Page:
Red ocher burial was practiced continually for over 40,000 years. The red ocher symbolized blood and the hope of life after death for some archaic peoples. While red ocher burial is widely found, it is not the practice of all prehistoric populations. It appears to be the practice of people who held a rather unique religion.
Who were the first people to bury their dead in red ocher? What is their point of origin? Were they sea faring?
Evidence of red ocher in burial has been found in the Qafzeh Cave in Lower Galilee dating to 100,000 years and it was practiced by the Neanderthals 60,000 years ago.
Red paint people traveled from Labrador to the Ohio Valley to Mississippi. They erected circles of standing stones, tumuli, and mounds from the Atlantic northeast to the Mississippi. Natchez resembles Egyptian words. Na'Tchez is comprised of the word Na, meaning no, and T, which refers to crossing. The Nilotic Annu/Ainu are called Micmac in Labrador and Eastern Canada. Their word for house or residence or territory is chis/chisei. Perhaps Na-T-Chez means "No crossing through this land." The Natchez Trace is a vast network of trails used by Native Americans in prehistoric times.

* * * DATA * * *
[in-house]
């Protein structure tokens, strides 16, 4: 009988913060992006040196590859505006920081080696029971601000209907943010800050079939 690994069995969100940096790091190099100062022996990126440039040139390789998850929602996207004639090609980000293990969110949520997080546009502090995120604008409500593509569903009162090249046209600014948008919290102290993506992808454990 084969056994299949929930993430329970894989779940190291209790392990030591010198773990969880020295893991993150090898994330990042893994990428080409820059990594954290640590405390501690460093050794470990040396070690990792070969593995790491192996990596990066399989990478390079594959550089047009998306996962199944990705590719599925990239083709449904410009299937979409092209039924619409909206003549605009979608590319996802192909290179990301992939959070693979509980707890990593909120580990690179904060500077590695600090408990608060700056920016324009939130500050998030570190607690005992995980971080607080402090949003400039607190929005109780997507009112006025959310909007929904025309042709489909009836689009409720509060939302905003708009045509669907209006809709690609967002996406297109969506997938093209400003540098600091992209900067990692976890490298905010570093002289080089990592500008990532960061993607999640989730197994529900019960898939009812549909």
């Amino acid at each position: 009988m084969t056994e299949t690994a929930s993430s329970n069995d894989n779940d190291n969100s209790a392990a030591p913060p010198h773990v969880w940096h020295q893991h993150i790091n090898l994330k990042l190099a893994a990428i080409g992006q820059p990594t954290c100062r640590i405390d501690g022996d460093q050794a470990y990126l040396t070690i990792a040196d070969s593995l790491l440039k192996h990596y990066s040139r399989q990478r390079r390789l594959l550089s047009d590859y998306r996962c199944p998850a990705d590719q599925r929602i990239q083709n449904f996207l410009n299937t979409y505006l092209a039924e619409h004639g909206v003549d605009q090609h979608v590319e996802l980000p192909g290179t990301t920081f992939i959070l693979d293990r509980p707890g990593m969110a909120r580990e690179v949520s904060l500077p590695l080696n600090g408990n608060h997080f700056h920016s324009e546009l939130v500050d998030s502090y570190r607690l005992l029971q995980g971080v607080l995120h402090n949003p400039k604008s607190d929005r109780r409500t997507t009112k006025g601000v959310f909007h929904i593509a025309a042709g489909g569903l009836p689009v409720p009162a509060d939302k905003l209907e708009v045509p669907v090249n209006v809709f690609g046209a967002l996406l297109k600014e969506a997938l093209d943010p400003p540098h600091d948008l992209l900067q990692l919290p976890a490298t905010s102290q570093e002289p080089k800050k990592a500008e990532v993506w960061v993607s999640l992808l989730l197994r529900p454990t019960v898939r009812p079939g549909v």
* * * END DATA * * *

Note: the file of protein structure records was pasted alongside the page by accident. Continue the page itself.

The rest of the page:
Here is a NOVA video that explores the Red Paint People of Labrador, New England, and the Ohio Valley.
Related reading: A Kindling of Ancient Memory; Artifacts of Great Antiquity; Blood Anxiety in Archaic Communities